To me, the difference between a 128AAC file such as the type that iTMS sells and a Lossless file is as clear as night and day.
You must have excellent hearing. MOST people can't tell any difference at all with the from CD to 128AAC. If they can it's only if they are really trying. Based on your previous post indicating that you use 256AAC for your iPod it must be very apparent to you or you wouldn't effectively half your iPods capacity.

I wonder if there is a gender breakdown in this, and if so, is it caused by innate hearing superiority or if one sex is predisposed to do more damage to their hearing. If the former, it wouldn't suprise me. Women, for example, generally have better color vision than men. Only a tiny fraction of women are color blind, compared to some absurdly high number of men who have some form of color vision deficiency. On top of that, some women have the ability to see a "4th color", which amounts to a near infra red shade, that no man will ever see.

If the latter, I wouldn't be suprised either. Most hearing damage is caused in our youth, and the young ladies that I know are generally much more sensible than the men.

Thanks for that library link, btw, that is just what I was looking for. I am going to do a few tests of converting 128AAC and 160MP3 (what my library currently is in) files to 96VBR AAC and see how it sounds (CD directly to 96AAC may sound entirely different than 128 to 96 does). I suppose this means I will have to FairPlay my iTMS purchases?

I once made a blind listening comparison myself with a few friends. Five out of six times they said the 128 kBit/s-AAC files sounded better than the original songs from CD.
I wonder if we have been training ourselves over the last 10 years to 'prefer' lossy compressed music? Perhaps we have been listening to it long enough that the distortions introduced by the compression process are what we are expecting to hear now, and as such we pick it out as being "normal" compared to CDs? Did the friends you tested with listen to primarily compressed music? I've been using mp3's since abotu '95 or so, and rarely listened to CDs during that period.
 

Blue Velvet

Moderator emeritus
Jul 4, 2004
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mrgreen4242 said:
You must have excellent hearing.
It's all about listening, not hearing. :)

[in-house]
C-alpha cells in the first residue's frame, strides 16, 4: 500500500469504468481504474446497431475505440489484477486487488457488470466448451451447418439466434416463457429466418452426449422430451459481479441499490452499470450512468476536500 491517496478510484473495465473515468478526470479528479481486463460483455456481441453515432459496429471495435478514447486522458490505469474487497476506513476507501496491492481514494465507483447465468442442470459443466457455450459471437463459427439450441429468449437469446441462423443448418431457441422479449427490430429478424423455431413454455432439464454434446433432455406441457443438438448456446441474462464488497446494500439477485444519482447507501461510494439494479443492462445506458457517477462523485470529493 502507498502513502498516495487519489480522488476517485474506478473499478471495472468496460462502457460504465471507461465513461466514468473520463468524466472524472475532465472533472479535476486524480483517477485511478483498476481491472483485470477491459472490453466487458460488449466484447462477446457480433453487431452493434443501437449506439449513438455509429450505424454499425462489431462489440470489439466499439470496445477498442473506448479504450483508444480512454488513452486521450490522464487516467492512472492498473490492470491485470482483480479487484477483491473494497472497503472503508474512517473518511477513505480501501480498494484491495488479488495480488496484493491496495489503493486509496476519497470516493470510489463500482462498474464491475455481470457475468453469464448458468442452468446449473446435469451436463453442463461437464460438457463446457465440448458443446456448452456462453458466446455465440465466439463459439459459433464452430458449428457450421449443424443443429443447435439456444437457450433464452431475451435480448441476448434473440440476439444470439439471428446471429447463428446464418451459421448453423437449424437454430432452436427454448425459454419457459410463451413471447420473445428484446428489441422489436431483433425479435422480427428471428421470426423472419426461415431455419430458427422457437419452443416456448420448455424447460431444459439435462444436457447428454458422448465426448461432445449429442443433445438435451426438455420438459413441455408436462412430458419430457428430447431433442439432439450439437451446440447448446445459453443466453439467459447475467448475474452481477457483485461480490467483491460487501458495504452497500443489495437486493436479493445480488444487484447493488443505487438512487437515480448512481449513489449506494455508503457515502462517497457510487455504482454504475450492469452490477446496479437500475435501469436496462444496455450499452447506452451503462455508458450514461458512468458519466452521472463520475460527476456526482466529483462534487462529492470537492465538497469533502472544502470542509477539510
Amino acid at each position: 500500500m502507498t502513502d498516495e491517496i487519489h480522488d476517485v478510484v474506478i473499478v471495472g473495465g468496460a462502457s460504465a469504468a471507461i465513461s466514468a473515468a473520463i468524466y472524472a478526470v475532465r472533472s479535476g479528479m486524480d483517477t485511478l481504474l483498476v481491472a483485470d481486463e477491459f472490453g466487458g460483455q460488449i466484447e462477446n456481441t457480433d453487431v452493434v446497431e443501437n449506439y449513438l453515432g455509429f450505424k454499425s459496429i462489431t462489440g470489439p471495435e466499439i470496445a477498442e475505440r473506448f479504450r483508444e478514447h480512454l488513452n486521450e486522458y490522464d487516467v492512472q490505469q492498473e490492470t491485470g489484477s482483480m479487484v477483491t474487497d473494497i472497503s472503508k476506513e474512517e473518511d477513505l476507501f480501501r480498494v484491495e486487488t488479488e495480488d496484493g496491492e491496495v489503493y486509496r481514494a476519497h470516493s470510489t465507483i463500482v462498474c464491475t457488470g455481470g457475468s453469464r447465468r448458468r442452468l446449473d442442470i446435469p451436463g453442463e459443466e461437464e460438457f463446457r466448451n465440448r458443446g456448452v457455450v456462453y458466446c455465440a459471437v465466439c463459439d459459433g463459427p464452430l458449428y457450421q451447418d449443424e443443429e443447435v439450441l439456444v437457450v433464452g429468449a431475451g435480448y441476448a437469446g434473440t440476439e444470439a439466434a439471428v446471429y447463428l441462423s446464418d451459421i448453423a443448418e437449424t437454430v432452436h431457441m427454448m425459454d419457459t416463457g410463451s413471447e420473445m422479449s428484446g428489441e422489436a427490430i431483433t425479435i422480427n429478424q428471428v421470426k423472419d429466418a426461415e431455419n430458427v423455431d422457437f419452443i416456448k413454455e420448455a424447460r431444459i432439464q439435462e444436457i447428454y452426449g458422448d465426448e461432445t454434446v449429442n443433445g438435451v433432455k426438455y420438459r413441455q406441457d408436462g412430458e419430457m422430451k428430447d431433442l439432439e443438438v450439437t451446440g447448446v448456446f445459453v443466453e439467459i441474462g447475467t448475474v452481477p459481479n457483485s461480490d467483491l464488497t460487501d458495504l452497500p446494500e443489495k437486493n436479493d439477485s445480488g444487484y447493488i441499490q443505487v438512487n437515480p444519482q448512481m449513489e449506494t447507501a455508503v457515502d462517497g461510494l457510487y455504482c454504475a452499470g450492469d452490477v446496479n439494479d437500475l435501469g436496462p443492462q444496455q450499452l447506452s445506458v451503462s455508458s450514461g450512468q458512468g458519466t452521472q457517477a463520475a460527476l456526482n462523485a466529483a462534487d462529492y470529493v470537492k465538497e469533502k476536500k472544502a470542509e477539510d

But good headphones are far more revealing than the standard iPod buds.

My vision is good for a 42-year old but sense of smell and taste is pretty poor compared to some of my friends -- and no, I'm not a cigarette smoker.
 

mrgreen4242

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Feb 10, 2004
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Blue Velvet said:
It's all about listening, not hearing. :)

But good headphones are far more revealing than the standard iPod buds.

My vision is good for a 42-year old but sense of smell and taste is pretty poor compared to some of my friends -- and no, I'm not a cigarette smoker.
If you can't hear (well) no amount of listening is going to help. :) I do buy that good headphones are a huge part of it, which is one of the reasons I haven't sprung for an expensive set yet. :D

I would like a set of those noise cancelling in ear headphones, though... good thing I don't have $200 burning a hole in my pocket. :p
 

Cinematographer

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Sep 12, 2005
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mrgreen4242 said:
I wonder if we have been training ourselves over the last 10 years to 'prefer' lossy compressed music? Perhaps we have been listening to it long enough that the distortions introduced by the compression process are what we are expecting to hear now, and as such we pick it out as being "normal" compared to CDs? Did the friends you tested with listen to primarily compressed music? I've been using mp3's since abotu '95 or so, and rarely listened to CDs during that period.